10 Implementation Leadership Principles
September 6, 2022 – This article is one in a series of articles about ACJI’s 10 Essential Principles of Implementation Leadership. If you’re new here, take a look at principle 1 and principle 2 first.
Principle 3: Be Comfortable Being Uncomfortable
Many organizational change theorists nod to this notion yet they leave us with linear change models that simply do not meet the needs of today’s complex, people-serving systems.
Historical Change Curves
Let’s look at some of the original thinking in the study of change management.
The Kübler-Ross change curve developed in the 1960s was intended to illustrate what a single person goes through when adapting to a major life change. The model was later applied to organizational change management in the 1980s.1 The model proposed a stages-of-grief approach where individuals, and also organizations, go through sequential steps of gradual improvement over time until the change is finished.
The same was found to be true by other organizational change theorists such as John Kotter, who in the 1990s postulated an award-winning 8-step approach to successful change.
Many believe that the original change curves still offer potent models for change. The problem with these models is that they unintentionally convey an illusion that change is predictable, comes in stages, has a discernible stop and start, and that things get better over time.
If change really was a linear process, the modern community reentry and justice sectors would have far better implementation outcomes. In general terms, the research says that there’s a 70% global failure rate in implementation efforts.2
So. Much. Change. In The Legal Criminal System
In the last decade, many agencies have embarked on implementation efforts such as
- a new or different assessment
- new practices and processes to lower technical violations
- major data system upgrades or integrations
- any number of behavior change intervention strategies including motivational interviewing, cognitive behavioral interventions, core correctional practices, and procedural justice
Many of the agencies ACJI works with report being in different stages of 10 or more major implementation efforts, some inspired and many imposed, at one given time. (ACJI estimates most states pass an average of 40 pieces of criminal legal legislation annually. Read more about that here.)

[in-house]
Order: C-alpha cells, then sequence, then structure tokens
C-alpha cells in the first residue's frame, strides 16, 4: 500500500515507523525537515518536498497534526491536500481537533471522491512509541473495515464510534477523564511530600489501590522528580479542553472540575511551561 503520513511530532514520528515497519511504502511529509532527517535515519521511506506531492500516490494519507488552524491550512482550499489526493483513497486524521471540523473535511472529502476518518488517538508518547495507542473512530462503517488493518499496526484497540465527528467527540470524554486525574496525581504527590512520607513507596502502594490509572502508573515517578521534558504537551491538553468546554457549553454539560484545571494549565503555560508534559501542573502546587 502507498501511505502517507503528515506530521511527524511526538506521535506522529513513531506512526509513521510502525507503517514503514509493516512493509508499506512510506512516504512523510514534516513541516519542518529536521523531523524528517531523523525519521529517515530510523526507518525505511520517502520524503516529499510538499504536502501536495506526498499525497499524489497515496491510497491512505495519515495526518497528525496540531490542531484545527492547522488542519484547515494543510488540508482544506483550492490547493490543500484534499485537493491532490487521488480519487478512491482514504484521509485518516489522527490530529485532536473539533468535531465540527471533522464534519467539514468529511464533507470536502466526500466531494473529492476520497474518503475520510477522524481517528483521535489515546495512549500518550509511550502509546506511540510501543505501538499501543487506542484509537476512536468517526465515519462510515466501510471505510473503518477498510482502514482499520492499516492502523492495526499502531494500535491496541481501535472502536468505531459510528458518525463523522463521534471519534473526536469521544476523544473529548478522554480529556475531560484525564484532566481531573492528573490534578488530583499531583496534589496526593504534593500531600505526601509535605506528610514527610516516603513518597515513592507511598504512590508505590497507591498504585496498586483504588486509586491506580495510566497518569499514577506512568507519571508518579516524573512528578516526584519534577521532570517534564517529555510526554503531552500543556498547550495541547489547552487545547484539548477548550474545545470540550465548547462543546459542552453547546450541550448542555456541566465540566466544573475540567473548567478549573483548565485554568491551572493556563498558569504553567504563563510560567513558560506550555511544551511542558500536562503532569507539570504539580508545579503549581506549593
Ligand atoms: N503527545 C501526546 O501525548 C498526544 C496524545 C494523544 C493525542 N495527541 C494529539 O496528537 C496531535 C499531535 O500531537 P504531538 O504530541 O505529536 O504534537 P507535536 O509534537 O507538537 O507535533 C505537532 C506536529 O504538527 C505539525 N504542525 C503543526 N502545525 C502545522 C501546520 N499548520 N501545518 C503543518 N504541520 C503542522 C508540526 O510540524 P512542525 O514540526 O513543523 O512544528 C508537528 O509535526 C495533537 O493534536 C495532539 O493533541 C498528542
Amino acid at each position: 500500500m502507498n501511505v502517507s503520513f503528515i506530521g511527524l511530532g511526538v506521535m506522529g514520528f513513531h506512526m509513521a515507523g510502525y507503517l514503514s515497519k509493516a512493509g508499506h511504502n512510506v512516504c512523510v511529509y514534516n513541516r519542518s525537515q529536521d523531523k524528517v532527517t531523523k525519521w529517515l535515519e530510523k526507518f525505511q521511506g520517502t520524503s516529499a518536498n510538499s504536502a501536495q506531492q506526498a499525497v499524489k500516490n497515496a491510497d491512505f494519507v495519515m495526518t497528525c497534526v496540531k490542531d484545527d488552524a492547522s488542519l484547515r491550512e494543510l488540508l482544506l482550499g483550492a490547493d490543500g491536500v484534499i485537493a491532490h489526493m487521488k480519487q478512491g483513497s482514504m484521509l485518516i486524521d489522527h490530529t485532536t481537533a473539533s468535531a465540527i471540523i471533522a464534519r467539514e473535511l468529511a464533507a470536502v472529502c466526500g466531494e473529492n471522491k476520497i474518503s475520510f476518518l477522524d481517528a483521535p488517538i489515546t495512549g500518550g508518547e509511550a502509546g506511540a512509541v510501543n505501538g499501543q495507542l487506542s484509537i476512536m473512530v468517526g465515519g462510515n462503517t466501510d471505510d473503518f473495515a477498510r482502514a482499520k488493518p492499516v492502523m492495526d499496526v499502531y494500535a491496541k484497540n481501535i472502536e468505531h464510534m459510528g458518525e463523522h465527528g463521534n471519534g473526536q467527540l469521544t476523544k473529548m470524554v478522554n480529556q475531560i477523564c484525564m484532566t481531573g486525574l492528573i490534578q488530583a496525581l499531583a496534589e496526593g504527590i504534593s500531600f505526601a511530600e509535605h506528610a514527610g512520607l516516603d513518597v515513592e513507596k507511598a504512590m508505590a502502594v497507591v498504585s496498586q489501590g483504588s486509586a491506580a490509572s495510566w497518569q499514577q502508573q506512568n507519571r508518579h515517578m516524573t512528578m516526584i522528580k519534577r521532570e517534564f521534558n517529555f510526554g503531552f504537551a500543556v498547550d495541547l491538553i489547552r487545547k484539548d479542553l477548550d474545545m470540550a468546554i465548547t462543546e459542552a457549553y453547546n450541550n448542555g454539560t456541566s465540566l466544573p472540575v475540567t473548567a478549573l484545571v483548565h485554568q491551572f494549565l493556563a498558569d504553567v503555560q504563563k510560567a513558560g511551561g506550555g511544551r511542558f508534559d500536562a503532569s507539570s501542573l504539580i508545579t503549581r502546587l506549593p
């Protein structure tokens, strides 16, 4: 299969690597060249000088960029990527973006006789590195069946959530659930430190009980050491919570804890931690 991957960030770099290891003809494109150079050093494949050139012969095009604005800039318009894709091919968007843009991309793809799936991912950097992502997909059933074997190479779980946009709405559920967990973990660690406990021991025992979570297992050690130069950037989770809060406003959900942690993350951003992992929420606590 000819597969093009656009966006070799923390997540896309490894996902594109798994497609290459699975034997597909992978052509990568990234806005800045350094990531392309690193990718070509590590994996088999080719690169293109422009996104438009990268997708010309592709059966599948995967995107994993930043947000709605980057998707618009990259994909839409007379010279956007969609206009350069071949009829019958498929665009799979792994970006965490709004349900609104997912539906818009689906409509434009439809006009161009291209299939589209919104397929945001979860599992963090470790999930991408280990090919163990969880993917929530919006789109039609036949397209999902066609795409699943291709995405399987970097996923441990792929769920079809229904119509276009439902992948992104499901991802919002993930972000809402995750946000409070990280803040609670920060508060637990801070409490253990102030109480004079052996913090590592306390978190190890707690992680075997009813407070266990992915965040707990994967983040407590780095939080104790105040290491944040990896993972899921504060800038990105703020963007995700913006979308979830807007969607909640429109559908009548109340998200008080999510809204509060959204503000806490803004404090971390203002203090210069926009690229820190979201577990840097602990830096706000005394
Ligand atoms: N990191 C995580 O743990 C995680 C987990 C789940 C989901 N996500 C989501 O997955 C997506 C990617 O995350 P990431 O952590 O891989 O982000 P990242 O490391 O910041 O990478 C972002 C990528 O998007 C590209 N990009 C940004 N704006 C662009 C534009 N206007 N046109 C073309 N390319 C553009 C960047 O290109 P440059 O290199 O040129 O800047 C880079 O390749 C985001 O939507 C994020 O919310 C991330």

Question: How does any agency change leader know when any one innovation is done?
Answer: They don’t. True, sustainable change requires infinite thinking and a long-game approach. This work is never done, even long after we have moved on from our roles.
There isn’t a sequential evidence-based checklist for how community reentry and justice agency change leaders go about effecting change in their organization. Rather, leading change can feel like chaos. Real-world community and justice leaders must find comfort in that chaos. More importantly, they should model that comfort to others.
What Implementation Science Says…
The implementation science community has presented a more hospitable change model in the Productive Zone of Disequilibrium.3 Originating in adaptive leadership literature, the model states that change cannot happen in the same zone where we are comfortable. It compels leaders to establish a firm commitment to work outside their own personal and organizational bubble of comfort. The model establishes that change is not linear but is a dynamic and unpredictable phenomenon.
Where linear change models imply that resilient leaders stand and take the punches of change until it’s over, real change requires going beyond linearity and resilience into models that demand we move forward, sideways, and backward through always-changing levels of chaos.
Real-world implementation leadership is never-ending and requires a very specific set of skills. Of particular importance is for the organizationally-intelligent leader to be comfortable being uncomfortable and lead others to be the same.
If you are a criminal legal system leader, be sure to read our next article on Principle 4: Adapt or Die. You can also learn more about the 10 Essential Principles of Implementation Leadership in ACJI’s upcoming Academy where we talk about all 10 of the principles in much more depth.
1 Kübler-Ross, E., Wessler, S., & Avioli, L. V. (1972). On death and dying. Jama, 221(2), 174-179.
2 Beer, M., & Nohria, N. (2000). Cracking the code of change. HBR’s 10 must-reads on change. Harvard Business Review, 78(3), 133-141.
3 Heifetz, R. A., Heifetz, R., Grashow, A., & Linsky, M. (2009). The practice of adaptive leadership: Tools and tactics for changing your organization and the world. Harvard Business Press.